Now, the question is, are we all willing to make the sacrifices for this to happen? Are we all willing to embrace the Lord wholeheartedly with faith from now on, and rejecting the temptations of the world and the corruption of sin? To be Christians we are never called to remain idle in life, but instead we have to always be ever active in each and every moments, to be ever closer to God, to reflect His light and truth, His ways and love in our lives, to be righteous and just, virtuous and good in all things just as He is all good and virtuous, perfect and full of love. And we can show this through our actions, by being more generous with our love and giving for others.

Let us all therefore seek the Lord with a renewed faith, with contrite heart full of desire to be forgiven from our many faults and sins. Let us draw ever closer to God and put our trust more in Him, be ever more generous in showing our tender care and love, especially to the less fortunate, to those who are unloved and with no one to care for them, those who are oppressed and ostracised. Let us do our best as Christians to reach out to them, just as Our Lord Himself has reached out to us first, we wretched sinners deserving not of God’s grace and love, and yet He has always loved us without fail. He reestablished and renewed the Covenant He had made with us, because He never ceased to love us, and neither should we cease to love Him.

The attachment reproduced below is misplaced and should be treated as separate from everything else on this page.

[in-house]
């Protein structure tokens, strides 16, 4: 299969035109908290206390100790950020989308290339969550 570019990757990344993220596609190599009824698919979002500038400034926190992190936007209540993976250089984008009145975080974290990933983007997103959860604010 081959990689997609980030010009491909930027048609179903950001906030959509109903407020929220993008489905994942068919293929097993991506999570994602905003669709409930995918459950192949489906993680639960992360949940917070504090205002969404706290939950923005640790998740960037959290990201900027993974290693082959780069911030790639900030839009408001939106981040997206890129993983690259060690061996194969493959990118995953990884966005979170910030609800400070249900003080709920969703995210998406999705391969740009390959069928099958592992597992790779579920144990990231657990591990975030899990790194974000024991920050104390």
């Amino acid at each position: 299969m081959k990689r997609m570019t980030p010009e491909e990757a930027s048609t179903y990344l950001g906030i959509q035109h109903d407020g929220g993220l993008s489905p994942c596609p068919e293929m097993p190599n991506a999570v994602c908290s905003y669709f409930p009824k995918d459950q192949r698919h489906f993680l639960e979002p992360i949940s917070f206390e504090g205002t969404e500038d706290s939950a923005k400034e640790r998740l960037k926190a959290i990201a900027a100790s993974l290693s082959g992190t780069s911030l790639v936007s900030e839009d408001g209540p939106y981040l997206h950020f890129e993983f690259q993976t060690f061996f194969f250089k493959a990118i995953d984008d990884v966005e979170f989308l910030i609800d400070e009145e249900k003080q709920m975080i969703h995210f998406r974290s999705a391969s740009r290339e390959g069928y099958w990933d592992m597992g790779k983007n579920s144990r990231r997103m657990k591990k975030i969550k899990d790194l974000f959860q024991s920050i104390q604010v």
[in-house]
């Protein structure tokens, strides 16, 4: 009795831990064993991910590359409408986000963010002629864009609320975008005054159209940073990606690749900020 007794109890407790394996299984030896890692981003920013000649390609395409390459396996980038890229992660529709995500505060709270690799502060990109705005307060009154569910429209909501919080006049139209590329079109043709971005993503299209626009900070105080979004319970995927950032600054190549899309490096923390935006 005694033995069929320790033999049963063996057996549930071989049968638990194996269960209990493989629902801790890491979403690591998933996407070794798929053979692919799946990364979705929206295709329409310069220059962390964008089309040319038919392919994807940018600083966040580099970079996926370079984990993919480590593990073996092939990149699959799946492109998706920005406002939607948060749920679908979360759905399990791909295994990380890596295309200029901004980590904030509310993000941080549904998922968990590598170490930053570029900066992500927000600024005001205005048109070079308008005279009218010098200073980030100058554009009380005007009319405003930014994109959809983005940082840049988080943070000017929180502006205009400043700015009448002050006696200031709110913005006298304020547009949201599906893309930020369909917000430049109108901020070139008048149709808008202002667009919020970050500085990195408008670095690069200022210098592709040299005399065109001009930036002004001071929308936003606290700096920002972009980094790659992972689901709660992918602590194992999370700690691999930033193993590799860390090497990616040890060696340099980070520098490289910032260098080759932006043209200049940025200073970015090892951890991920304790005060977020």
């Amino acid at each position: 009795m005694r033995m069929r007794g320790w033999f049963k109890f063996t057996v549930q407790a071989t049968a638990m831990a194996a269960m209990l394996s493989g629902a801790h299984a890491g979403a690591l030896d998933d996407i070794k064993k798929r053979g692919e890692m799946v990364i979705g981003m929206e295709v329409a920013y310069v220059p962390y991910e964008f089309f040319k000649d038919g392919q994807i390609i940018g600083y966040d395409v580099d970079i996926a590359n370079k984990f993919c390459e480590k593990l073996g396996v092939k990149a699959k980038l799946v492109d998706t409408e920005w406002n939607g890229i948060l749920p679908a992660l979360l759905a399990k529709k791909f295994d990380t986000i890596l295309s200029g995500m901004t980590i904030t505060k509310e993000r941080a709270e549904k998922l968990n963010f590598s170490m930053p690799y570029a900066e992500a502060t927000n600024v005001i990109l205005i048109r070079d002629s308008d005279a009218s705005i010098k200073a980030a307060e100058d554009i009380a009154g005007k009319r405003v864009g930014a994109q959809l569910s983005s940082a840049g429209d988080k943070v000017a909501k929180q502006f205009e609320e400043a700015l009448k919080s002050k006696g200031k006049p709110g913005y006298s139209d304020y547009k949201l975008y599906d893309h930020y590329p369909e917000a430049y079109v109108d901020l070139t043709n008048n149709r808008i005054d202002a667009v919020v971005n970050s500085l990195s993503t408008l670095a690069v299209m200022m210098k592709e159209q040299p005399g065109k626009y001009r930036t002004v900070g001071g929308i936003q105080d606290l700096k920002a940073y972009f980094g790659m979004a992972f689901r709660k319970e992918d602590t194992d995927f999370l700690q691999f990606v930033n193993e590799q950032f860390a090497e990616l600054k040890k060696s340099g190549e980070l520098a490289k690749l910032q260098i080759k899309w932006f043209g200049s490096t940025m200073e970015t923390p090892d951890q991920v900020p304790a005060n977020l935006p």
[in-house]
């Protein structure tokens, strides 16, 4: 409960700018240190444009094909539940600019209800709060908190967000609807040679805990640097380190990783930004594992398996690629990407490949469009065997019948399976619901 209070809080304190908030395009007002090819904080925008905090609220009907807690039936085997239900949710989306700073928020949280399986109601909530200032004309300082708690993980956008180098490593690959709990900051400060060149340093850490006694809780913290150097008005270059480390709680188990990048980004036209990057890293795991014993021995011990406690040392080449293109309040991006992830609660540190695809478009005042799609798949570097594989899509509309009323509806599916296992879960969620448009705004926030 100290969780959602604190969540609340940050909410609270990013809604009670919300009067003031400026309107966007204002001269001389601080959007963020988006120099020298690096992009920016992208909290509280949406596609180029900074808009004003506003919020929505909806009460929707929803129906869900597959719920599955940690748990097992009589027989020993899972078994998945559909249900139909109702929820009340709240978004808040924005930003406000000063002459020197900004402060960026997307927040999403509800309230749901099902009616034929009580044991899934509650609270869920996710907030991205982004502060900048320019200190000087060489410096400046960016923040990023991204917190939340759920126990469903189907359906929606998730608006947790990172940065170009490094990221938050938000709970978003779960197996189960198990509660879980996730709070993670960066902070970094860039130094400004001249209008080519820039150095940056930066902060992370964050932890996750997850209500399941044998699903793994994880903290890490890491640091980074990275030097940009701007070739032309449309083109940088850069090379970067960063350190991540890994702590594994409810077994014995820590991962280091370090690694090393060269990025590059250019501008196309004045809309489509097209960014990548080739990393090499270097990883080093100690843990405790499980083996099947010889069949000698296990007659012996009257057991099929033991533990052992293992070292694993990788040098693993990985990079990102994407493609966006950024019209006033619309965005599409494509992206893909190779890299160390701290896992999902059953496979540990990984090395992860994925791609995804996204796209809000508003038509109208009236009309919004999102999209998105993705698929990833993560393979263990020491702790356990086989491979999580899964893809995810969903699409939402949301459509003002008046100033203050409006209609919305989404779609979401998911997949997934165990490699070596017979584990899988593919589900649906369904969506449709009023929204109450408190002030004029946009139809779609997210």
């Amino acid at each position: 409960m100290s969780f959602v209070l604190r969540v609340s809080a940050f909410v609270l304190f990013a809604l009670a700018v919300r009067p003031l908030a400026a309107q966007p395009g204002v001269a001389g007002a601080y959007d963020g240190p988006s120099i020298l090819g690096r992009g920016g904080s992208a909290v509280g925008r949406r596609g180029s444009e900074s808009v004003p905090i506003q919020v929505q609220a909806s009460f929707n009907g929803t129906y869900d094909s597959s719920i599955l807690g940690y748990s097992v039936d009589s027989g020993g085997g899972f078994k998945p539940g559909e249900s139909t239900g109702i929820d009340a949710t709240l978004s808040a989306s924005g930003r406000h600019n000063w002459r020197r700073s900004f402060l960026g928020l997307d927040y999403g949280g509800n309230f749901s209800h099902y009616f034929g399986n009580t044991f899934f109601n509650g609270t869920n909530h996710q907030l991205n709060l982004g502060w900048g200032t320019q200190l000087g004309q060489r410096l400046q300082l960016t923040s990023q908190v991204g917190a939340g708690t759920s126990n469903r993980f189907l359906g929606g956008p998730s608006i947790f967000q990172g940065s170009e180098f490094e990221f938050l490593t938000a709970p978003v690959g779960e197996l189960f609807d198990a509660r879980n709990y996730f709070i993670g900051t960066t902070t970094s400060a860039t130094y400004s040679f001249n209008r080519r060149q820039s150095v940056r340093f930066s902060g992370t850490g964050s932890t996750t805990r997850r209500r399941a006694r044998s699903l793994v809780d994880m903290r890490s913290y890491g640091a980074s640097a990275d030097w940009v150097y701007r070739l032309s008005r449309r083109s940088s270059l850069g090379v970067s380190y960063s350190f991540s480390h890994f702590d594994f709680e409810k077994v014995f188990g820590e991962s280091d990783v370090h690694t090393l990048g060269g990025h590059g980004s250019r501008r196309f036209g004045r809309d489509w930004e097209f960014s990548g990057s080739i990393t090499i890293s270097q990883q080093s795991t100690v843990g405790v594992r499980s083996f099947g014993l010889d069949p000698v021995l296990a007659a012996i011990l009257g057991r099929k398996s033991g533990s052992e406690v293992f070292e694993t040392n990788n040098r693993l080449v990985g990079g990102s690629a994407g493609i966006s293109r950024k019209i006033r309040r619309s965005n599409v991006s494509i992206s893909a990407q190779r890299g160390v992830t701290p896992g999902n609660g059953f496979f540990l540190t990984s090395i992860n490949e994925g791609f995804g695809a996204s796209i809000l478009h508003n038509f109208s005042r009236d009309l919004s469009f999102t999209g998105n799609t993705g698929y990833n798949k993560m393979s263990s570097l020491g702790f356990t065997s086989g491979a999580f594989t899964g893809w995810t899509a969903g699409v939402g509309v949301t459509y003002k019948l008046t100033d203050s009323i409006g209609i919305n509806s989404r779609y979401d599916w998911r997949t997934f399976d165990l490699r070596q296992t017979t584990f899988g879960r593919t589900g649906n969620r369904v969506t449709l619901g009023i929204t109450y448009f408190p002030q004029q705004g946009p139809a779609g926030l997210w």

May the Lord continue to awaken in us the love that each and every one of us ought to have for Him, strengthening our resolve and courage to walk down His path despite the challenges and trials that we may have to face as His disciples. May God bless all of our good works and our Lenten observances, that they may not be just spiritually beneficial to us, but also that they may become great inspirations for our fellow brothers and sisters, to follow us together in our journey towards God and His salvation. Amen.